Electricity of Lebanon, ( EDL) says activists stormed key substation and disconnected equipment, causing major disruptions amid ongoing crisis
Lebanon’s state electricity company , Electricity of Lebanon, ( EDL) said Saturday that its power plants had stopped working after protesters stormed a key substation and tampered with the electrical equipment.
“Protesters disconnected a 150-220 kilovolt power transformer and opened circuit breakers connecting the Zahrani power plant to the Aramoun station,” it said.
Demonstrators angered by the blackouts stormed the Electricite du Liban substation in the Aramoun region north of Beirut on Saturday, EDL said in a statement
“This caused disturbances on the electrical grid… which led to a total blackout across Lebanese territory as of 17:27 (1527 GMT).”
Eyewitnesses claim electricity was also temporarily cut off at the international airport in Beirut.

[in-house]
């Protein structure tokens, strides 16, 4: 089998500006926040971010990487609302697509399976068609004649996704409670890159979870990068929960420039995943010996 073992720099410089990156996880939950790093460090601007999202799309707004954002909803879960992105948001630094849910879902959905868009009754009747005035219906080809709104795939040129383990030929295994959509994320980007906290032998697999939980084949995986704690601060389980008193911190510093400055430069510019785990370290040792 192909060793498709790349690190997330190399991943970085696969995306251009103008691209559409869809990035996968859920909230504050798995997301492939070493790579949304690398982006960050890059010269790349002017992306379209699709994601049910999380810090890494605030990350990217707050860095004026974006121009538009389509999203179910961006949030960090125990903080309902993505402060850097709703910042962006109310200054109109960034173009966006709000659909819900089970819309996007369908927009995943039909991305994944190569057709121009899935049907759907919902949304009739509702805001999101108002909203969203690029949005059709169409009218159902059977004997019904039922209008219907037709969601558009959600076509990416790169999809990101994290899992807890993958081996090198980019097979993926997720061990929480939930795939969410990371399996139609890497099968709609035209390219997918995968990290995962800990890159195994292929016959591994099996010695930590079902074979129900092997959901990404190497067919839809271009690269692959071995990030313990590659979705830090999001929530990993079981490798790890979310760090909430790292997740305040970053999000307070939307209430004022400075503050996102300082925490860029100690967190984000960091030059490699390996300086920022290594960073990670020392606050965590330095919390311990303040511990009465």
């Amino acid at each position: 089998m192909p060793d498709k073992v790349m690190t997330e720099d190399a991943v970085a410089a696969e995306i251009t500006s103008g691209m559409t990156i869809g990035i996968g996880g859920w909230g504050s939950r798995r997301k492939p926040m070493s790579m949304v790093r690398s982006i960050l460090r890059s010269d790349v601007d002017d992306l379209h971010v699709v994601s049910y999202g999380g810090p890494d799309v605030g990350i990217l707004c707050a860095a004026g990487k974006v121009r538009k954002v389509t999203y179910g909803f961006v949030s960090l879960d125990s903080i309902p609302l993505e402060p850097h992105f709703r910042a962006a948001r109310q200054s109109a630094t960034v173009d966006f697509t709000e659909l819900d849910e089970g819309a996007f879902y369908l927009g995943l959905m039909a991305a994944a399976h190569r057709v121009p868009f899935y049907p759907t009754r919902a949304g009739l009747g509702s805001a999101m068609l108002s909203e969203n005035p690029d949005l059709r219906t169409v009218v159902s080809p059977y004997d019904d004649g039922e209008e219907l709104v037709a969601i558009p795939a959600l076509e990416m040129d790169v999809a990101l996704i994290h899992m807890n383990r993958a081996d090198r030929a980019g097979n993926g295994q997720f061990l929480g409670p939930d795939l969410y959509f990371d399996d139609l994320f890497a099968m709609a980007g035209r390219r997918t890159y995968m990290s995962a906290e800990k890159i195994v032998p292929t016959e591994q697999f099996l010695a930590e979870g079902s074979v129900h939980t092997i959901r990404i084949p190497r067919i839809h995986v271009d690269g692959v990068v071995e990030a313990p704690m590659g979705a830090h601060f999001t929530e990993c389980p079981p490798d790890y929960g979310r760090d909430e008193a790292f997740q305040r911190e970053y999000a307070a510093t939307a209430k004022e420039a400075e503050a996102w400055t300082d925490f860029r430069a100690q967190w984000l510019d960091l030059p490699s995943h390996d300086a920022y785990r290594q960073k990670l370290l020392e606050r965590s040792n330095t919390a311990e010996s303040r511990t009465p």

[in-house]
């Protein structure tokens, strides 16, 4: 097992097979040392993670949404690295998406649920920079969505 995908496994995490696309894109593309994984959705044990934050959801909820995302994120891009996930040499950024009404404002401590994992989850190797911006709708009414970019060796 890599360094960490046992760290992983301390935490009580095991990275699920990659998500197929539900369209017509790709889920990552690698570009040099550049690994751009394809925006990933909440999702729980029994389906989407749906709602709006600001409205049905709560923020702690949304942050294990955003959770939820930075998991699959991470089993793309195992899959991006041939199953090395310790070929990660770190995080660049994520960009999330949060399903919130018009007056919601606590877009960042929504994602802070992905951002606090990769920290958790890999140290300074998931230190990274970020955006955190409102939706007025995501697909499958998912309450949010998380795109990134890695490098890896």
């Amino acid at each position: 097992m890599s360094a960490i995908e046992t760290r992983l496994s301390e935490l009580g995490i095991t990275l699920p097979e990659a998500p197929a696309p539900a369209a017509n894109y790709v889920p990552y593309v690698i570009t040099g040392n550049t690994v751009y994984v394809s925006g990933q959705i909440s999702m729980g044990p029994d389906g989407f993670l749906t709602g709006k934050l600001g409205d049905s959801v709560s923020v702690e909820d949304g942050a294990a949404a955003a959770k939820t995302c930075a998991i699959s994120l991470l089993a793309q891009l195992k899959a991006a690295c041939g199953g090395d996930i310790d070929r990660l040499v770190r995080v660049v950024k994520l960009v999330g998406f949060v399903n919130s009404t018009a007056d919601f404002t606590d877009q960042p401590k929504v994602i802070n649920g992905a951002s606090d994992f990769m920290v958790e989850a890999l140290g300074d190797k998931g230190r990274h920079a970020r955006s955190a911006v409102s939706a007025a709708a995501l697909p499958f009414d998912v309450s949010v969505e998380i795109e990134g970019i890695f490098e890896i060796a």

The disruption will pile more pressure on private generators that are already struggling to keep up with the near-total absence of state power.
Private generator owners have hiked prices and rationed supply in recent months, with costs surging after the government gradually lifted fuel subsidies.
The average generator bill for a Lebanese family usually costs more than the monthly minimum wage of 675,000 Lebanese pounds — now worth just $22 on the black market , as the local currency hits record lows against the dollar
The international community has long demanded a complete overhaul of Lebanon’s ruinous electricity sector, which has cost the government more than $40 billion in subsidies since the end of the 1975-1990 civil war.
Lebanon has reached an agreement on bringing Jordanian electricity and Egyptian gas into the country via war-torn Syria, while Shiite movement Hezbollah has separately started hydrocarbon deliveries from Iran
The small Mediterranean country is already grappling with round-the-clock power cuts that last at least 20 hours a day due to a financial crisis that has hampered key imports, including fuel for power stations.
The situation has hindered the functioning of state institutions, hospitals, and factories.